Once upon a time... How many times have you heard those words? When you were a child, or even now, a couple of years later, when you want to re-read your favorite fairy tale and remember a part of childhood. But what if those fairy tales are not fairy tales at all? What if their genuine message wasn't really pink and romantic, but realistic and tough? Here are some of the most popular fairy tales in their original editions.
Yesterday was the 1st of April, better known as April Fools’ Day. In honor of the greatest prank day, we have prepared for you a list of five books that were actually a part of different literary hoaxes. There are plenty of examples where writers played tricks on readers and on their respected colleagues - by writing false autobiographies or "true stories" that were completely made up or twisting historical facts in their favor – all for a great story. You will be amazed how the world of literature can actually be an extremely amusing place!
This coming Monday (the 28th of March) is the 75th anniversary of Virginia Woolf's death. She suffered from mental illness, had problems all her life with severe headaches, and experienced emotional breakdowns. Her illness eventually led to suicide, when she was 59. Nevertheless, she was an exceptional writer.
Norwegian playwright Henrik Ibsen has been recognized as one of the greatest dramatists in the history of literature, arguably the best one right after Shakespeare. He influenced many writers who came after him, with his bold themes and innovative realism.
The media’s representation onscreen says something powerful about how the media are viewed in society in different time frames and the role it has in the construction of reality.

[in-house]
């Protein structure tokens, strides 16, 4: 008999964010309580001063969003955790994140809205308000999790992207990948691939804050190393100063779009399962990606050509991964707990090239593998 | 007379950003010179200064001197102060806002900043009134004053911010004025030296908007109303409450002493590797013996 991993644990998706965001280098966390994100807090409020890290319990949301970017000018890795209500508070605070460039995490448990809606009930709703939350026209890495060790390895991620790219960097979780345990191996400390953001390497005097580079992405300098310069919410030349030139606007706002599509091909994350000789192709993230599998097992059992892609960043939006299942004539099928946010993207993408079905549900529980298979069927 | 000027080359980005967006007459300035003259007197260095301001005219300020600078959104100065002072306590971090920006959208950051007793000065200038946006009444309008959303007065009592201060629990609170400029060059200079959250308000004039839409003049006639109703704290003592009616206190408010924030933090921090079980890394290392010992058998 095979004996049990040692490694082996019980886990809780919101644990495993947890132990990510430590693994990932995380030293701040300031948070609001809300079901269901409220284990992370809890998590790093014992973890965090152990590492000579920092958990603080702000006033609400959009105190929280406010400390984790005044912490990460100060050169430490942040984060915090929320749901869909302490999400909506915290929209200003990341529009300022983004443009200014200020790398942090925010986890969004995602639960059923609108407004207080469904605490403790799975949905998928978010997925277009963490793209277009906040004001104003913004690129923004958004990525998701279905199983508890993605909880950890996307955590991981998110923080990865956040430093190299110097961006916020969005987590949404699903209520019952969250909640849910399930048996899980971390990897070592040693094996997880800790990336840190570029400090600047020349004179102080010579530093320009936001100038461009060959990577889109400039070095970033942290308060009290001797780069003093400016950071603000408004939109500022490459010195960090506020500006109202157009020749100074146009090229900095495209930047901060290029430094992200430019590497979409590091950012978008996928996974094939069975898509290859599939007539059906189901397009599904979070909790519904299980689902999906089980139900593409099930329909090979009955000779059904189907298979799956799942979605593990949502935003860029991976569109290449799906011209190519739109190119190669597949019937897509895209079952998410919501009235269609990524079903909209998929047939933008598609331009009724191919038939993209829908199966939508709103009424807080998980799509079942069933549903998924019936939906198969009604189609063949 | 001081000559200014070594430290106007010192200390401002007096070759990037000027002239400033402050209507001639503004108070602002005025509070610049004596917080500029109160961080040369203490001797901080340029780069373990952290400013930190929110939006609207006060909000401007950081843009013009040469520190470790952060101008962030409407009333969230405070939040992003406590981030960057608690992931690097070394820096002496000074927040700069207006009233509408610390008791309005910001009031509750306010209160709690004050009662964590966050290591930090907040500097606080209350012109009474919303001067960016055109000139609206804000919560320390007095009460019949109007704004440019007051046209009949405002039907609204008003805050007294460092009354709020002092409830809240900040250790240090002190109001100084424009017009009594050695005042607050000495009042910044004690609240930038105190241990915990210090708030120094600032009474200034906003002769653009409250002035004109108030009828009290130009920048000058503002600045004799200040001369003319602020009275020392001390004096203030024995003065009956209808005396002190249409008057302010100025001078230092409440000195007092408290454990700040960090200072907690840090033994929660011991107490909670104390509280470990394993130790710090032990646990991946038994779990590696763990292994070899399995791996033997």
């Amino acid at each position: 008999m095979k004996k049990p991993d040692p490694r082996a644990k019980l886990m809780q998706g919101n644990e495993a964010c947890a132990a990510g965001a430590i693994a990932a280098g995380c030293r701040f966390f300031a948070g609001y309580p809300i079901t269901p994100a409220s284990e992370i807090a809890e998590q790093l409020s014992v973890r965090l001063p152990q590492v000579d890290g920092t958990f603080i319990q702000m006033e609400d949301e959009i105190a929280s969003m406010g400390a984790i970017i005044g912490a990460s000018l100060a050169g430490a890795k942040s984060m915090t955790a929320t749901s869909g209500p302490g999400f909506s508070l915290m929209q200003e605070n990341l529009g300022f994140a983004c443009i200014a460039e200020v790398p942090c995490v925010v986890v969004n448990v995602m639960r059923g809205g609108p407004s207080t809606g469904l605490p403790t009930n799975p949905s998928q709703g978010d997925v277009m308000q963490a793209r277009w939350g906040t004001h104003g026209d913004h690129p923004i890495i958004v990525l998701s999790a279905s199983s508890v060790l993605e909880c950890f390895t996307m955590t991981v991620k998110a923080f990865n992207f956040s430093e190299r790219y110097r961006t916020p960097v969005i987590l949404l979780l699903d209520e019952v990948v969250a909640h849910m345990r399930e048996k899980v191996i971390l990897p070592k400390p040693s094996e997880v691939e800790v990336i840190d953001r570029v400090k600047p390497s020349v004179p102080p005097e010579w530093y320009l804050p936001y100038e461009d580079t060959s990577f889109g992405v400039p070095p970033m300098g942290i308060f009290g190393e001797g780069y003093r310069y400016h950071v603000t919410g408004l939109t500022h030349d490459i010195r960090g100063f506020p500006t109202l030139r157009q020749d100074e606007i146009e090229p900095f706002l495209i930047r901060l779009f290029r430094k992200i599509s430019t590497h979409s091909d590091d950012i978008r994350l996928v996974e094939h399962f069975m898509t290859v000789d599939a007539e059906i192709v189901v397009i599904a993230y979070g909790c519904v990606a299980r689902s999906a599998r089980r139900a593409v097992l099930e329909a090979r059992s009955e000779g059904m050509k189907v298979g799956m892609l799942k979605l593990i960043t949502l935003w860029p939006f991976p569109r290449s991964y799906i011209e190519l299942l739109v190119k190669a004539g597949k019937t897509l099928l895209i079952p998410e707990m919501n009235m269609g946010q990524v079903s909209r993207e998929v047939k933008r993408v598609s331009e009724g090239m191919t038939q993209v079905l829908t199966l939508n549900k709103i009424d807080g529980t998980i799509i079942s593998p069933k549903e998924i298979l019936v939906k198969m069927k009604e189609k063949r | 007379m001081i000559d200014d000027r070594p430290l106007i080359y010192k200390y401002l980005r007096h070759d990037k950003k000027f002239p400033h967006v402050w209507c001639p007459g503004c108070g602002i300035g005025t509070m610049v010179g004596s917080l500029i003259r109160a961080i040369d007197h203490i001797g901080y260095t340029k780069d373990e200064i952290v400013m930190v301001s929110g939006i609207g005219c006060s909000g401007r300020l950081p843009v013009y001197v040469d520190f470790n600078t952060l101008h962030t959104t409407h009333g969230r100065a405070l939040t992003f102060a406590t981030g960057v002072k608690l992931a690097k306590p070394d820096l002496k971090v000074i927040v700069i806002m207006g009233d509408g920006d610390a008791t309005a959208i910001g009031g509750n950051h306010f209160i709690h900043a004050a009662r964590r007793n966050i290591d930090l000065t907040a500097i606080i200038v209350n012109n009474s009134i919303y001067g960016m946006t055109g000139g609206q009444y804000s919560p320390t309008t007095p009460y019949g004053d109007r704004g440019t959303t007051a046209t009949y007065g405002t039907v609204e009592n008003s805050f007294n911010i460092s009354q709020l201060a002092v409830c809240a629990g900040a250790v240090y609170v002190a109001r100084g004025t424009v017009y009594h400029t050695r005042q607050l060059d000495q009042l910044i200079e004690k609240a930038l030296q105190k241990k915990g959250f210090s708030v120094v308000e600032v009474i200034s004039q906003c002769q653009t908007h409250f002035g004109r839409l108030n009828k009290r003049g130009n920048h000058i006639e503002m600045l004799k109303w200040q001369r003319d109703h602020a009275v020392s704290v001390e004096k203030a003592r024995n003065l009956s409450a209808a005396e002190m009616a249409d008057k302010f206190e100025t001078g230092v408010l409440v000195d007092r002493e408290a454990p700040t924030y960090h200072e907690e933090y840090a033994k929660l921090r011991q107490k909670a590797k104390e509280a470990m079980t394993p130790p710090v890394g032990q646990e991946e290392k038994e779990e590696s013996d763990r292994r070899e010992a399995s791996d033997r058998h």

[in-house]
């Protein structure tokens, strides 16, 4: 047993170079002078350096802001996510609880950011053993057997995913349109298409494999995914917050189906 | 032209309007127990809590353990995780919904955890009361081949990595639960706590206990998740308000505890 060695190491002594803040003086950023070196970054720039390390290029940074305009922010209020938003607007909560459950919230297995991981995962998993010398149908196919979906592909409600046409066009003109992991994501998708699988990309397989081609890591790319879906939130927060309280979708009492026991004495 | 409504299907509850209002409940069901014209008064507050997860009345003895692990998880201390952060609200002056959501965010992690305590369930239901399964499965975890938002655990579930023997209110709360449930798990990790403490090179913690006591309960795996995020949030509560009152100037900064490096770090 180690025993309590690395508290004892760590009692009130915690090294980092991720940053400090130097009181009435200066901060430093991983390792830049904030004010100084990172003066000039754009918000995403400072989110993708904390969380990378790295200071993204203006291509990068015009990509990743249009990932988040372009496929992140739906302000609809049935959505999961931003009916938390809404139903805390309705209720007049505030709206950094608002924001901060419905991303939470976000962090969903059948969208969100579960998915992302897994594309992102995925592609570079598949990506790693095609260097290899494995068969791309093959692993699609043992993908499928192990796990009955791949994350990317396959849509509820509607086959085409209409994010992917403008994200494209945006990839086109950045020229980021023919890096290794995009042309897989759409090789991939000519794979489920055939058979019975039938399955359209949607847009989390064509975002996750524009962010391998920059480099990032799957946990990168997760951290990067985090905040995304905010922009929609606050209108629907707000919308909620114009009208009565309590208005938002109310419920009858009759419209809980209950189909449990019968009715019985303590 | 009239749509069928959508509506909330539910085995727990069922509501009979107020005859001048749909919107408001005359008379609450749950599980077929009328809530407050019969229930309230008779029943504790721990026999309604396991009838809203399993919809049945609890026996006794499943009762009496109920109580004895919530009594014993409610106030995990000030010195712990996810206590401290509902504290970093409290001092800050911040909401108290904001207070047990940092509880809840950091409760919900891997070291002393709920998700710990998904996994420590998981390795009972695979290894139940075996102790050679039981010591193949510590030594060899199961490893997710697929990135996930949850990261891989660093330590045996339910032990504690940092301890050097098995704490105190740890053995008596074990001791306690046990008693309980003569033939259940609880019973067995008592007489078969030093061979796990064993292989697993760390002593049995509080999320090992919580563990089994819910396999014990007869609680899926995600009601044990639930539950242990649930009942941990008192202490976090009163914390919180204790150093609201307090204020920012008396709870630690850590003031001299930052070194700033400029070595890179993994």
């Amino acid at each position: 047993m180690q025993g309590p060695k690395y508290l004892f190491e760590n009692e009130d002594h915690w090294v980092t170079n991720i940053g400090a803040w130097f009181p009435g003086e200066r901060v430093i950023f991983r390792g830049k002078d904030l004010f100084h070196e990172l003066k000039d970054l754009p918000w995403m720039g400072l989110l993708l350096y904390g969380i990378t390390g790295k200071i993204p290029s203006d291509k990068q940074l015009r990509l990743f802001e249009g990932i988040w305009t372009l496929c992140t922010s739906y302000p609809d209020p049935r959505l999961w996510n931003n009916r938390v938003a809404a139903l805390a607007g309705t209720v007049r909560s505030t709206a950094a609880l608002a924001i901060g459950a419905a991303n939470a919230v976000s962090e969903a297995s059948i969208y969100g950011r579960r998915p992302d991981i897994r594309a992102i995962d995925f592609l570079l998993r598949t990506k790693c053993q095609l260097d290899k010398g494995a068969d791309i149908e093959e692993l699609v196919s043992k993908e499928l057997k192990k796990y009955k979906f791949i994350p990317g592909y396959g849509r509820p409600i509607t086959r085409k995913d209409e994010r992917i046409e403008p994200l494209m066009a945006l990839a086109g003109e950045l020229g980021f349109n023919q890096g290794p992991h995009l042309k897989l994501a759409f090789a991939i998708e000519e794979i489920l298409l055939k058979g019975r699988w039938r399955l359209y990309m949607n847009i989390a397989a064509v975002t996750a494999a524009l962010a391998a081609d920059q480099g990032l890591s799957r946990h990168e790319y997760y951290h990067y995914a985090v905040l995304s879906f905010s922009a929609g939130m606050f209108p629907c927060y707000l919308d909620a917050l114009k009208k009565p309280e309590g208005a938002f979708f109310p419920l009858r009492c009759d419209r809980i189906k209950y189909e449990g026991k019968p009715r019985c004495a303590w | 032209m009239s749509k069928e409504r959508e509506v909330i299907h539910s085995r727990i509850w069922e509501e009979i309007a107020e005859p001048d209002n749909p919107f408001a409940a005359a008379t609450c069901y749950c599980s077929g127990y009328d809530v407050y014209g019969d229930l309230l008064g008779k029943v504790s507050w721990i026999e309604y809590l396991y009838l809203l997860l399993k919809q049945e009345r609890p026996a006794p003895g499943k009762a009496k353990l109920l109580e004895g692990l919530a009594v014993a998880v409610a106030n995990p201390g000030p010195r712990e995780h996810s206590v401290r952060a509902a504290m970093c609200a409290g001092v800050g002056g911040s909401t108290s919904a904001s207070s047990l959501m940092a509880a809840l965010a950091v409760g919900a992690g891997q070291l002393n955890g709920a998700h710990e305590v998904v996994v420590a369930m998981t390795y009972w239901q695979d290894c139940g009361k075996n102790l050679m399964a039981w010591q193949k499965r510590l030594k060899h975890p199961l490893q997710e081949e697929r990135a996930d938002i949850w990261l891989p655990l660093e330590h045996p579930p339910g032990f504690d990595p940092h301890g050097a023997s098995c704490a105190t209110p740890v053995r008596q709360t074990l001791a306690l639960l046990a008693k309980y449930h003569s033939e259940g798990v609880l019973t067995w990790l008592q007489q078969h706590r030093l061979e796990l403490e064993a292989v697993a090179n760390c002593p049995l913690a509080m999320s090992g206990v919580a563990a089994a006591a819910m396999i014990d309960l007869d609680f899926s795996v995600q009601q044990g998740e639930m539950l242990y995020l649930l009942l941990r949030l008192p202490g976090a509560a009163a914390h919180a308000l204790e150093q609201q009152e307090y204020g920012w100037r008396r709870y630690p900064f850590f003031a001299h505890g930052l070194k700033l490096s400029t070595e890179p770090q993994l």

The 8th of March is globally recognized as International Women's Day. However, too often this important day is reduced simply to expressing love and appreciation of women by buying them flowers or chocolates. It is a day when we should all remember the courage of women over a century ago and their will and determination to fight for equality.
José Saramago was a Nobel Prize-winning Portuguese writer, a late bloomer – as many said about him. He published his first novel when he was 25 years old and then took a long break from writing. Later, he became a prolific novelist who published a new novel every year or every other year. His life path was quite interesting: he worked as a car mechanic after graduating from a technical school, then worked as a translator and a journalist, and finally – found his place as a writer. His numerous works offer readers diverse stories, but this time – we will recommend three of his novels that have storylines with surreal elements or that are great allegories that depict dystopian worlds: Blindness, The Double and Death with Interruptions.
Raymond Carver's collection of short stories Will you please be quiet, please? is celebrating its 40th publication anniversary this coming Monday (the 22nd of February). This is a not-so-known short fiction book, but it is rather significant in literary history, since Carver influenced many short story writers to come, offering a new, minimalistic short form, with a different structure and an unconventional approach to writing. Carver left his mark on 20th century literature (and beyond) with his narratives about common people, but he did so by showing us their intimate profiles, twisting the characters inside-out, making us feel a bit uncomfortable, but also fascinated.
The great artist of the Italian Renaissance, Michelangelo Buonarotti, is best known as a sculptor and a painter. Not many are familiar with the fact that he was also a prolific poet. This is not surprising, since he was truly a Renaissance uomo universale. Michelangelo’s sonnets throw a different light on his personal life and work.
The notion of friendship has always been in the spotlight. Dozens of studies written by sociologists, psychologists, anthropologists, historians, and philosophers demonstrate the need of humans to define and explain what friendship is exactly and what role it plays at different times. One attempt of this kind is a book of essays edited by Barbara Caine, titled Friendship: A History. The book covers the last 2500 years, starting in classical Athens and extending to modern times, which gives readers an opportunity to see how the concept of friendship has altered and evolved through a rather long period time.